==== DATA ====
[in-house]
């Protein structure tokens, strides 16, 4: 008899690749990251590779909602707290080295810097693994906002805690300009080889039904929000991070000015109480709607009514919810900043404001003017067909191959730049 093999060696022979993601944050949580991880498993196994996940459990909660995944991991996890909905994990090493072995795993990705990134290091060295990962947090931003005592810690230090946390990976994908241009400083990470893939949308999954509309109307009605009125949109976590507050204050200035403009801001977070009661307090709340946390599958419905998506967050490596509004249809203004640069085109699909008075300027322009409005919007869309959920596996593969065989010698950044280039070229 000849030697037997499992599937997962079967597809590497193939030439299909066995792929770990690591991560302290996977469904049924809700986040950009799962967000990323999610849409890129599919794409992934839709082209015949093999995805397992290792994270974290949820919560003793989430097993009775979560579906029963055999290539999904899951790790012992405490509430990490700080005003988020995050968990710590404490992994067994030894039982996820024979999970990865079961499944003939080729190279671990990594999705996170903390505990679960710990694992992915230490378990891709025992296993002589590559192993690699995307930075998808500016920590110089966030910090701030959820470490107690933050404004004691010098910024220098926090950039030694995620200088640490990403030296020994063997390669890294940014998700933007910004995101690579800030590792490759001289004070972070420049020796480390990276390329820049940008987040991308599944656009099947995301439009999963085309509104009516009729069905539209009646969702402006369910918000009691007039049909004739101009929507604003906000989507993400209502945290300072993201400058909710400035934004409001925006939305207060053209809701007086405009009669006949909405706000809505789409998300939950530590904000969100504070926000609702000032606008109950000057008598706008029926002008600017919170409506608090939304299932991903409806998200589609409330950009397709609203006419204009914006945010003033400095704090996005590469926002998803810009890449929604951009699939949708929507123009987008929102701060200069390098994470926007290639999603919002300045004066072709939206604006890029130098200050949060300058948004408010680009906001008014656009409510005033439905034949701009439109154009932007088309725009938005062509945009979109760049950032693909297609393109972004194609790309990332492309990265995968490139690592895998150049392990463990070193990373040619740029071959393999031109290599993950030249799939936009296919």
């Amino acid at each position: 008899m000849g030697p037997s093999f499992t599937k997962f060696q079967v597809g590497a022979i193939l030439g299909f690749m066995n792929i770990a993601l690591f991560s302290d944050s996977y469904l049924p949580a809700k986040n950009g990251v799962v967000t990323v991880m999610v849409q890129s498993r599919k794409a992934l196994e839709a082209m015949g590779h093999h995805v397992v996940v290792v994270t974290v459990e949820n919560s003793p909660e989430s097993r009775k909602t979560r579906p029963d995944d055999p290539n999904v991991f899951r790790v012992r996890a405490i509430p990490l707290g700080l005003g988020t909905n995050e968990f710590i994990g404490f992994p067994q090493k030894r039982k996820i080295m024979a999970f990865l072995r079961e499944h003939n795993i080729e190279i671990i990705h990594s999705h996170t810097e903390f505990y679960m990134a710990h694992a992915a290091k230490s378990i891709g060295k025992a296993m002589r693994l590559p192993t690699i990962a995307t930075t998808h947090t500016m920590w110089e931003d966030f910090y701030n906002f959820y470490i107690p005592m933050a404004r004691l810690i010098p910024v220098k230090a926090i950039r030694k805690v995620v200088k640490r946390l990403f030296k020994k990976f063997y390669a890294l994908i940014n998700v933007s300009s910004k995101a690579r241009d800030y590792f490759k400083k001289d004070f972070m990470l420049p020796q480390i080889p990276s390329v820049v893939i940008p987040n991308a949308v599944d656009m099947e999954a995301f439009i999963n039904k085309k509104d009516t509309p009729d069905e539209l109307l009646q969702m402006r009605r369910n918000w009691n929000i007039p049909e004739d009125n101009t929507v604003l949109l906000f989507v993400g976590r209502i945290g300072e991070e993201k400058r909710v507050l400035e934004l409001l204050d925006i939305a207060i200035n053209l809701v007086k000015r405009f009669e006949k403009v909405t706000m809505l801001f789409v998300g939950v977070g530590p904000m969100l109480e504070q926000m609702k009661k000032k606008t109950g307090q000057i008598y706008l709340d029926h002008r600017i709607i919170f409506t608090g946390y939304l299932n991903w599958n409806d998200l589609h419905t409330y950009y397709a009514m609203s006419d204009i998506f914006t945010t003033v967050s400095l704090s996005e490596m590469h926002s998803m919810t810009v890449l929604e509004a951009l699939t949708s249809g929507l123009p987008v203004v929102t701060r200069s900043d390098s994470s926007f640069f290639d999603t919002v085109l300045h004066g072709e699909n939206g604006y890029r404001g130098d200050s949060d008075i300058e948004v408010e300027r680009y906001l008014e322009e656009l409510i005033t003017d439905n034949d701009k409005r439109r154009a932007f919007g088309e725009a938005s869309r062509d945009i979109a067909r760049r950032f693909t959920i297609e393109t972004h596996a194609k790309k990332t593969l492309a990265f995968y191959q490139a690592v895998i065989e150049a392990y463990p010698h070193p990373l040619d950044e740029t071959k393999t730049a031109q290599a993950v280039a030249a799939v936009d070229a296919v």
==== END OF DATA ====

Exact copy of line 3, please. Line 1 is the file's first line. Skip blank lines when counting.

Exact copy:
């Amino acid at each position: 008899m000849g030697p037997s093999f499992t599937k997962f060696q079967v597809g590497a022979i193939l030439g299909f690749m066995n792929i770990a993601l690591f991560s302290d944050s996977y469904l049924p949580a809700k986040n950009g990251v799962v967000t990323v991880m999610v849409q890129s498993r599919k794409a992934l196994e839709a082209m015949g590779h093999h995805v397992v996940v290792v994270t974290v459990e949820n919560s003793p909660e989430s097993r009775k909602t979560r579906p029963d995944d055999p290539n999904v991991f899951r790790v012992r996890a405490i509430p990490l707290g700080l005003g988020t909905n995050e968990f710590i994990g404490f992994p067994q090493k030894r039982k996820i080295m024979a999970f990865l072995r079961e499944h003939n795993i080729e190279i671990i990705h990594s999705h996170t810097e903390f505990y679960m990134a710990h694992a992915a290091k230490s378990i891709g060295k025992a296993m002589r693994l590559p192993t690699i990962a995307t930075t998808h947090t500016m920590w110089e931003d966030f910090y701030n906002f959820y470490i107690p005592m933050a404004r004691l810690i010098p910024v220098k230090a926090i950039r030694k805690v995620v200088k640490r946390l990403f030296k020994k990976f063997y390669a890294l994908i940014n998700v933007s300009s910004k995101a690579r241009d800030y590792f490759k400083k001289d004070f972070m990470l420049p020796q480390i080889p990276s390329v820049v893939i940008p987040n991308a949308v599944d656009m099947e999954a995301f439009i999963n039904k085309k509104d009516t509309p009729d069905e539209l109307l009646q969702m402006r009605r369910n918000w009691n929000i007039p049909e004739d009125n101009t929507v604003l949109l906000f989507v993400g976590r209502i945290g300072e991070e993201k400058r909710v507050l400035e934004l409001l204050d925006i939305a207060i200035n053209l809701v007086k000015r405009f009669e006949k403009v909405t706000m809505l801001f789409v998300g939950v977070g530590p904000m969100l109480e504070q926000m609702k009661k000032k606008t109950g307090q000057i008598y706008l709340d029926h002008r600017i709607i919170f409506t608090g946390y939304l299932n991903w599958n409806d998200l589609h419905t409330y950009y397709a009514m609203s006419d204009i998506f914006t945010t003033v967050s400095l704090s996005e490596m590469h926002s998803m919810t810009v890449l929604e509004a951009l699939t949708s249809g929507l123009p987008v203004v929102t701060r200069s900043d390098s994470s926007f640069f290639d999603t919002v085109l300045h004066g072709e699909n939206g604006y890029r404001g130098d200050s949060d008075i300058e948004v408010e300027r680009y906001l008014e322009e656009l409510i005033t003017d439905n034949d701009k409005r439109r154009a932007f919007g088309e725009a938005s869309r062509d945009i979109a067909r760049r950032f693909t959920i297609e393109t972004h596996a194609k790309k990332t593969l492309a990265f995968y191959q490139a690592v895998i065989e150049a392990y463990p010698h070193p990373l040619d950044e740029t071959k393999t730049a031109q290599a993950v280039a030249a799939v936009d070229a296919v």